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5 February, 2016

I have a rooster in my throat

Rooster proverb

Swedes are usually very good at English but sometimes, as you are likely to notice if you hang out with Swedes long enough – things can get a bit confusing. And it quite often has to do with proverbs that really don’t work when directly translated.

But what are proverbs?

A proverb is a popularly known saying that expresses a truth based on common sense or experience, and they are often metaphorical.  Almost every culture has examples of its own unique proverbs, and it can easily become quite amusing or confusing when one tries to translate a proverb to another language.

An example of an English proverb could be “it ain’t over until the fat lady sings”. A saying that probably makes a lot of sense in English but translated to Swedish “det är inte över tills den tjocka damen sjunger” – simply sounds absurd.

So – if you at some point hear a Swede saying “now you’ve crapped in the blue cupboard” – don’t take it too literally. It’s just a proverb.

So let’s get started on those proverbs…

1. I have a rooster in my throat / jag har en tupp i halsen

Why anyone would ever want to have a rooster in ones throat is beyond anyone. Roosters are not known for being delicious – not even when properly cooked. But to “ha en tupp i halsen” simply means that you need to clear your throat.

2. You’ve crapped in the blue cupboard / Nu har du skitit i det blå skåpet

If you hear this don’t assume that Swedes aren’t yet potty trained. This is just a very graphic way to tell someone that they have done something wrong.

3. Don’t drag everyone over the same comb / Dra inte alla över en kam

Before you get visual images of tiny Swedes being dragged over a huge comb this is a way to tell someone not to generalize with a slightly negative connotation. For instance – Swedes are known for being shy but don’t drag all Swedes over the same comb by assuming that ALL Swedes will run and hide if you try to talk to them.

Räkmacka proverb

To slide on a shrimp sandwiche

4. To slide on a shrimp sandwich / Att glida på en räkmacka

This doesn’t sound like a good experience. In fact, most people who have spent any time sliding around on any kind of seafood will probably classify that day as a particularly bad one – but not in Sweden. To “glida på en räkmacka” is in fact something to envy and describes a person who tends to be a bit too lucky – perhaps a bit like someone who gets things served on a silver platter.

5. It will dissolve said the old hag who crapped in the sink /Det löser sig sa kärringen som sket i vasken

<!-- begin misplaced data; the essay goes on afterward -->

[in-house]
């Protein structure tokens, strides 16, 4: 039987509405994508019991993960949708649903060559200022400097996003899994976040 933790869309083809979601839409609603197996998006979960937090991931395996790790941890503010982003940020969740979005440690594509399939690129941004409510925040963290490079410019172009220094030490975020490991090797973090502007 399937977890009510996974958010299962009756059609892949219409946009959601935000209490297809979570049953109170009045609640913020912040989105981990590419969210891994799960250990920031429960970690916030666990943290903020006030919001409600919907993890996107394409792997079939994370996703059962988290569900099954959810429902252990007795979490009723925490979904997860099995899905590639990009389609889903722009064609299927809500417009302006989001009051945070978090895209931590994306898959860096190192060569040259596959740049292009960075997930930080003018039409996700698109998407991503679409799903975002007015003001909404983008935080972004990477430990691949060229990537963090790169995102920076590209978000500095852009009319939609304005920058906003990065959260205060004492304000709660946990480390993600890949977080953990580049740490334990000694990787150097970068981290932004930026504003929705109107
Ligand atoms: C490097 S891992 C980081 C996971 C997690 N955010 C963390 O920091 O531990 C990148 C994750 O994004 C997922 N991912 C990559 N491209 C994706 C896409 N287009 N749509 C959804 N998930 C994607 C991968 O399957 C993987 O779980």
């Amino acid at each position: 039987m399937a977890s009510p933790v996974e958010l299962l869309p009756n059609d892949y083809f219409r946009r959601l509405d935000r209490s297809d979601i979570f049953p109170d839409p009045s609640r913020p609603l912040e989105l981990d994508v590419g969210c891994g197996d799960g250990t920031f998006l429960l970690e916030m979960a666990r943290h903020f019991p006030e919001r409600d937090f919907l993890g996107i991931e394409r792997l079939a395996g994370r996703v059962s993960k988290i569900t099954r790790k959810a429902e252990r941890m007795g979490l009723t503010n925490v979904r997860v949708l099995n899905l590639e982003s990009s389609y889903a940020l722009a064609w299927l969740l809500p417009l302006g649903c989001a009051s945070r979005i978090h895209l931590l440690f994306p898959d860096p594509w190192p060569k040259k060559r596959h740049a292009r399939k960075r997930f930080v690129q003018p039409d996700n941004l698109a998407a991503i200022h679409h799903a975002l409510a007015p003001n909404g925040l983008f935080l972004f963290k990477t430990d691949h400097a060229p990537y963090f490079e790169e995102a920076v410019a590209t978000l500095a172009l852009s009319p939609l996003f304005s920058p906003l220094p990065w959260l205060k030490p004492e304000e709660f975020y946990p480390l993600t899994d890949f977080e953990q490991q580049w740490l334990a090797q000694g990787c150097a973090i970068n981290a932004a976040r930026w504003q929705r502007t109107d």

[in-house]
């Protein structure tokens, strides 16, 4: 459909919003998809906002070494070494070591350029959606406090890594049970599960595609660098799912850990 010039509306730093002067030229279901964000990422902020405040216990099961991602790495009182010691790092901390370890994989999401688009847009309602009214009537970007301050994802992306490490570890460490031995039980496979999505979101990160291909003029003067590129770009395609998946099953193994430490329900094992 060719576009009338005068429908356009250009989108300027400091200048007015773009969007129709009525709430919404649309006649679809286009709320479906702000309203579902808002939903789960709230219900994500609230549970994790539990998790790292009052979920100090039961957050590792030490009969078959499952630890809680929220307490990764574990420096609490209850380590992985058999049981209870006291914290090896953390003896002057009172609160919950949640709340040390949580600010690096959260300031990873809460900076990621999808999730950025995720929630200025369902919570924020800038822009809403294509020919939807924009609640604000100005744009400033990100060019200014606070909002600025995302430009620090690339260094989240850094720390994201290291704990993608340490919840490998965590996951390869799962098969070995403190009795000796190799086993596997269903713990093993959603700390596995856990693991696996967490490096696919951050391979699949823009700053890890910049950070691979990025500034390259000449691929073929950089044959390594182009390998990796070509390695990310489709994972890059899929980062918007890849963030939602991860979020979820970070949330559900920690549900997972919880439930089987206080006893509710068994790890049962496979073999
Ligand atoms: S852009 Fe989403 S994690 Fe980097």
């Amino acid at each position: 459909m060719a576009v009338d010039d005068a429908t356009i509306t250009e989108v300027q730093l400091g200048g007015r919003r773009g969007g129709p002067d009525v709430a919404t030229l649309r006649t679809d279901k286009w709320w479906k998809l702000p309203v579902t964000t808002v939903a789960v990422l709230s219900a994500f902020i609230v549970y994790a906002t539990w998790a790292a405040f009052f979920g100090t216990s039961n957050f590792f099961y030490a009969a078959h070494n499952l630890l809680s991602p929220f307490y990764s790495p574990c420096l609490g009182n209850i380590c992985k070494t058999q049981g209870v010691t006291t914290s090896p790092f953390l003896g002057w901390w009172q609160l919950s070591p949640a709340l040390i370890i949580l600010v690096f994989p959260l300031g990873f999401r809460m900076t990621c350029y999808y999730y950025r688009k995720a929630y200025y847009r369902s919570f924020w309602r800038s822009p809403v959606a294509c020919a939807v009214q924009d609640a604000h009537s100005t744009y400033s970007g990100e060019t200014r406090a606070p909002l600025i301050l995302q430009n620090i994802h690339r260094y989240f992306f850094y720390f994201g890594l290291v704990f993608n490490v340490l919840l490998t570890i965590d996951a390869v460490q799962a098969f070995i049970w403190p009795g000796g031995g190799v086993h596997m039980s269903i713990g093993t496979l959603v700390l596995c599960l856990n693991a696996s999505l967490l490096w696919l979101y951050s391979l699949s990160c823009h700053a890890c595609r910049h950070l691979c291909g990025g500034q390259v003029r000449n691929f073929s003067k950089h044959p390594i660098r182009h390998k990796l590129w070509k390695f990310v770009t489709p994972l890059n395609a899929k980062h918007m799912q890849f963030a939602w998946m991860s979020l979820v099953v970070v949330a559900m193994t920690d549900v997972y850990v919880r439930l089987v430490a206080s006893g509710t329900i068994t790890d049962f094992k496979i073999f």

For some reason a number of Swedish proverbs are connected with more basic bodily functions and this is a particularly direct proverb. But the meaning is much less offensive and is used to describe that a somehow sticky situation will in fact be solved. Quite often though this expression is shortened in Swedish to just “det löser sig” which directly translated means – it will dissolve.

sausage proverb

Proverbs about sausages

6. Everything has a end except the sausage because it has two / Allting har en ände utom korven för den har två

This slightly baffling expressions is a way to explain that all things come to an end. However for some reason, Swedish sausages are exempt from that rule. Why? No one knows.

7. Only dead fish follow the stream /Bara döda fiskar följer strömmen

Swedes are not known for being overly confrontational and perhaps this is why they use this proverb to express that someone lacks his/her own will and just follows the general consensus.

8. A close shot doesn’t kill the hare / Nära skjuter ingen hare

The English equivalent for this expression would be “close but no cigar” and is used to describe a situation where you were close to a goal but didn’t quite get all the way. The real question here of course – is if the English version makes any more sense than the Swedish one – I think not.

 

Liked this? There is a lot more interesting stuff

Julieta Spoerer
I was born in Sweden but it was a fluke that I ended up here. My mother was a political refugee and had all of 20 minutes to decide which country to go to once she could no longer stay in her native Chile.

Thanks to her I am parts Swede and parts South American and believe in the good that can come out of people moving beyond borders.

I work with words and digital marketing for a living and run the company Caligraph Communication. You can find out about it at www.caligraph.se

5 Comments on “I have a rooster in my throat

Lars-Gunnar Taube
8 April, 2016 at 13:08

I would argue that an important point for proverb #5 is the dual meaning of “det löser sig”, which on the one hand means that something indeed will dissolve, but on the other hand means that the problem will be solved.

Reply
Emmie Engqvist
9 April, 2016 at 21:47

On the first one I would say “kråka/crow”, not rooster.
“Jag har en kråka i halsen” or just “Jag har en kråka” as a shorter version

Reply
Kelly
10 April, 2016 at 19:57

Technically these are all examples of idiomatic speech – that is, they are idioms, not proverbs. They are all awesome and interesting, and it’s a great article. Just the term is wrong.

Reply
Chloé
22 August, 2016 at 10:20

The last one works like this…
A says: Aww, I allmost won the price!
B says: Close doesnt shoot any hare.
It says that all that matters is that you get nothing and if you get close or not doesn’t realy matter.

Reply
Gina
29 August, 2016 at 02:19

In English, we say “Almost only counts in horseshoes and hand grenades!”

Reply

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